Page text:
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More Muscle for Risk Managers

Banks are rethinking a flawed system that failed to give internal watchdogs enough clout

Subprime losses hitting the painful $100 billion mark have focused Wall Street's best minds on the dangers of excess. The result is new thinking about the role of risk managers. Till now, most have been midlevel functionaries powerless to curb the reckless tendencies that got the Street into this mess.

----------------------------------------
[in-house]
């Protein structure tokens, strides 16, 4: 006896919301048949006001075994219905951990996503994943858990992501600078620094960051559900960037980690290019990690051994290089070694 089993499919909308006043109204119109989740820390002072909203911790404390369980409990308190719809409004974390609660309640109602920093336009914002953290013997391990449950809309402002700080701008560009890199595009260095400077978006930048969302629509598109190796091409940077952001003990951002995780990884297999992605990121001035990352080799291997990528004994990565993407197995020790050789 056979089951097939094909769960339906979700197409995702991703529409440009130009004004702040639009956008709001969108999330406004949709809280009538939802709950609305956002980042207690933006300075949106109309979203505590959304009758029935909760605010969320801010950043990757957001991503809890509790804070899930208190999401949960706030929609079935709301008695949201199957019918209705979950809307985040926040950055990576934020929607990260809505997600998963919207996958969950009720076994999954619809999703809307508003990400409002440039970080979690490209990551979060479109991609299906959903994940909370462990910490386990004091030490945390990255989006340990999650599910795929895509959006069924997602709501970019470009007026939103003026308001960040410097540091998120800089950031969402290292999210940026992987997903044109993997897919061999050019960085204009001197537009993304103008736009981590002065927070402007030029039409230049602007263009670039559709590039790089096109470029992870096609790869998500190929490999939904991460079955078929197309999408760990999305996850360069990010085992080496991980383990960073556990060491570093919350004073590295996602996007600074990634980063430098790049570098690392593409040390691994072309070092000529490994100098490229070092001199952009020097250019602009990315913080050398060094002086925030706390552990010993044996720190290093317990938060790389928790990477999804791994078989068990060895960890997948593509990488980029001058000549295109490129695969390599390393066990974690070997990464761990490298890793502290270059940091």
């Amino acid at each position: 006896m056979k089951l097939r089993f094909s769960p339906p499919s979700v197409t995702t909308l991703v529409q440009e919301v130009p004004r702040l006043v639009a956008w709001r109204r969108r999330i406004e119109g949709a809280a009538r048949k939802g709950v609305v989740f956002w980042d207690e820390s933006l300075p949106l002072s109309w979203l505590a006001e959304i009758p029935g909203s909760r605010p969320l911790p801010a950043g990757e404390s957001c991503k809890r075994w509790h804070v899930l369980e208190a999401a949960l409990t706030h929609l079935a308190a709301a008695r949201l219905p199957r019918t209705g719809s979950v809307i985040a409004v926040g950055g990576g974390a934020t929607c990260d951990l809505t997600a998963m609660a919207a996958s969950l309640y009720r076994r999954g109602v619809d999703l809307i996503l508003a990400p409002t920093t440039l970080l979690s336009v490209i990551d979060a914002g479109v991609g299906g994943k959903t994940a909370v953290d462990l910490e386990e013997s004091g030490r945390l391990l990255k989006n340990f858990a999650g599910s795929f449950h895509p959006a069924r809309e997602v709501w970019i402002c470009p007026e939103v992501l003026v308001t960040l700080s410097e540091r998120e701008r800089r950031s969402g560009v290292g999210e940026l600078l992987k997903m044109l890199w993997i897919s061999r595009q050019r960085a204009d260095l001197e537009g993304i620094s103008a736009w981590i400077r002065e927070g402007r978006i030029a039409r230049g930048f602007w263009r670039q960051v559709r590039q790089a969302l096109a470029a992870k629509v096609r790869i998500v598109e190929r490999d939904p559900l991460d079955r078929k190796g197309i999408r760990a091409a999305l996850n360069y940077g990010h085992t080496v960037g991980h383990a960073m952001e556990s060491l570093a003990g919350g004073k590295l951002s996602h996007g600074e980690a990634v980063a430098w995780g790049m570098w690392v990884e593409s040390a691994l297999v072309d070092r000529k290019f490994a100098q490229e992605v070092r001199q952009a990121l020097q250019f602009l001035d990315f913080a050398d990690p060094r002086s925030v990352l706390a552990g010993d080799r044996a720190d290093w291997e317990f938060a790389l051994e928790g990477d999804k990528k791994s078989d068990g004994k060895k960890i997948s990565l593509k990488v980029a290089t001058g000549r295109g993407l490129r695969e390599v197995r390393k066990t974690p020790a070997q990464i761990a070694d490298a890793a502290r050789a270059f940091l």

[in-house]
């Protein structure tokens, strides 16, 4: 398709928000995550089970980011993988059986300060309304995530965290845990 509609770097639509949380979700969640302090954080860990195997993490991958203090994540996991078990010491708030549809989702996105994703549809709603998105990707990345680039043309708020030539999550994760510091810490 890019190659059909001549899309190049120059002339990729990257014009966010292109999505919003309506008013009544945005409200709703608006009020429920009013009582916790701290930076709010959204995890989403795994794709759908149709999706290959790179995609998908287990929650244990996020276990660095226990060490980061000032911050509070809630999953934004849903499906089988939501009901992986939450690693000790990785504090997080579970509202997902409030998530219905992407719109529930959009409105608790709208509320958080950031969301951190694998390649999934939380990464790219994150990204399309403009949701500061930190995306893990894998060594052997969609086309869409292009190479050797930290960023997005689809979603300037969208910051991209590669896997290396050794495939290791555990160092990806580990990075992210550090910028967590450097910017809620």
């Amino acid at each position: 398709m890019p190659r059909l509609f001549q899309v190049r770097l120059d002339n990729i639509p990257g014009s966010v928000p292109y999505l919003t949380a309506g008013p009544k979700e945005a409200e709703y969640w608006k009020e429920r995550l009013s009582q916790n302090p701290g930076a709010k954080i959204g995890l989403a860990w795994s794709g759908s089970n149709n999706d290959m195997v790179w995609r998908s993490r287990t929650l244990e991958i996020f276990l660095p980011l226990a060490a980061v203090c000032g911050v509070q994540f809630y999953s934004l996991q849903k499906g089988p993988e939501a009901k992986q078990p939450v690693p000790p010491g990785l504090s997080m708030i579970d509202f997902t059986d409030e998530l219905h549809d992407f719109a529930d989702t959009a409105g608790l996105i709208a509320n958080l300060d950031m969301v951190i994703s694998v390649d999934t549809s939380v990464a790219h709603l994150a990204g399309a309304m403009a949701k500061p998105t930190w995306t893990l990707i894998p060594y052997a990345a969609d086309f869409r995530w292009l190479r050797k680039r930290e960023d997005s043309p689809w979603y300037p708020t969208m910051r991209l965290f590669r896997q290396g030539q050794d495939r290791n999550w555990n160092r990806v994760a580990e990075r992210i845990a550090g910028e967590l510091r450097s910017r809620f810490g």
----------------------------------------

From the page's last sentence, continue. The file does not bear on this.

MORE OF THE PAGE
At the biggest banks, change is under way. John Thain, the new CEO of Merrill Lynch (MER), has created two high-profile risk-management positions reporting directly to him. Morgan Stanley (MS) has created a new position of senior ris officer for sales and trading. Citigroup's (C) freshly minted CEO, Vikram Pandit, vows he'll be a "hands-on participant" in risk management. In the past, "banks have seen risk management as an industrial process where you have the machine, you have the data, and then you crank the handle," says Alan McIntyre, a managing director at consultant Oliver Wyman. (MMC) "There's been no judgment."